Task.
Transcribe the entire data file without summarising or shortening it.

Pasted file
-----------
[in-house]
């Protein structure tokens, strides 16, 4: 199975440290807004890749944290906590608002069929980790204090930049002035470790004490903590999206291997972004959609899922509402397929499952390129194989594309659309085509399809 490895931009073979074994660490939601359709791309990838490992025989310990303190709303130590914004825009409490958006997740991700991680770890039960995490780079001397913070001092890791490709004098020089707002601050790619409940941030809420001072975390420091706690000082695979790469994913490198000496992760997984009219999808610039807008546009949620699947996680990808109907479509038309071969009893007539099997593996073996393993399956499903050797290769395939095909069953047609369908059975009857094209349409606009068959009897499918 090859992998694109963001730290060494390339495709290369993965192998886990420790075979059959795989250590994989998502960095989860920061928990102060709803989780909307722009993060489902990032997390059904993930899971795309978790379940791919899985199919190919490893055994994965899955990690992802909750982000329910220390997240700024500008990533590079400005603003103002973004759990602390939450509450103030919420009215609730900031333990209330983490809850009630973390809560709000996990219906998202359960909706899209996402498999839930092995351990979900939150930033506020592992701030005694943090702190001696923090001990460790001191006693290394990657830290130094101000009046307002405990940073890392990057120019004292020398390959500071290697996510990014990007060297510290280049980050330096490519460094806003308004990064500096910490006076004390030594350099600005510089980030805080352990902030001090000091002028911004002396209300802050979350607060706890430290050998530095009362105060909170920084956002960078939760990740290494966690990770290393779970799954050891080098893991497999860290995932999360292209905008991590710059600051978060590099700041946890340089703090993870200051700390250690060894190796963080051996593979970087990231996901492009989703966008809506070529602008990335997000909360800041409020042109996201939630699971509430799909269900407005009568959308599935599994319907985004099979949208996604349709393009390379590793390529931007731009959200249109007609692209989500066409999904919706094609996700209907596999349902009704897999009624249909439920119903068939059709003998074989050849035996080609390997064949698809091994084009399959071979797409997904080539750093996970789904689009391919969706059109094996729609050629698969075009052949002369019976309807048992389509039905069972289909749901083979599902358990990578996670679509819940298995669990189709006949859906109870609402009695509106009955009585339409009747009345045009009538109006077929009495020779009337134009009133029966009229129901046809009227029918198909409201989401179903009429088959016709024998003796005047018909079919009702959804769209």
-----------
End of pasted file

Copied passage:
[in-house]
């Protein structure tokens, strides 16, 4: 199975440290807004890749944290906590608002069929980790204090930049002035470790004490903590999206291997972004959609899922509402397929499952390129194989594309659309085509399809 490895931009073979074994660490939601359709791309990838490992025989310990303190709303130590914004825009409490958006997740991700991680770890039960995490780079001397913070001092890791490709004098020089707002601050790619409940941030809420001072975390420091706690000082695979790469994913490198000496992760997984009219999808610039807008546009949620699947996680990808109907479509038309071969009893007539099997593996073996393993399956499903050797290769395939095909069953047609369908059975009857094209349409606009068959009897499918 090859992998694109963001730290060494390339495709290369993965192998886990420790075979059959795989250590994989998502960095989860920061928990102060709803989780909307722009993060489902990032997390059904993930899971795309978790379940791919899985199919190919490893055994994965899955990690992802909750982000329910220390997240700024500008990533590079400005603003103002973004759990602390939450509450103030919420009215609730900031333990209330983490809850009630973390809560709000996990219906998202359960909706899209996402498999839930092995351990979900939150930033506020592992701030005694943090702190001696923090001990460790001191006693290394990657830290130094101000009046307002405990940073890392990057120019004292020398390959500071290697996510990014990007060297510290280049980050330096490519460094806003308004990064500096910490006076004390030594350099600005510089980030805080352990902030001090000091002028911004002396209300802050979350607060706890430290050998530095009362105060909170920084956002960078939760990740290494966690990770290393779970799954050891080098893991497999860290995932999360292209905008991590710059600051978060590099700041946890340089703090993870200051700390250690060894190796963080051996593979970087990231996901492009989703966008809506070529602008990335997000909360800041409020042109996201939630699971509430799909269900407005009568959308599935599994319907985004099979949208996604349709393009390379590793390529931007731009959200249109007609692209989500066409999904919706094609996700209907596999349902009704897999009624249909439920119903068939059709003998074989050849035996080609390997064949698809091994084009399959071979797409997904080539750093996970789904689009391919969706059109094996729609050629698969075009052949002369019976309807048992389509039905069972289909749901083979599902358990990578996670679509819940298995669990189709006949859906109870609402009695509106009955009585339409009747009345045009009538109006077929009495020779009337134009009133029966009229129901046809009227029918198909409201989401179903009429088959016709024998003796005047018909079919009702959804769209």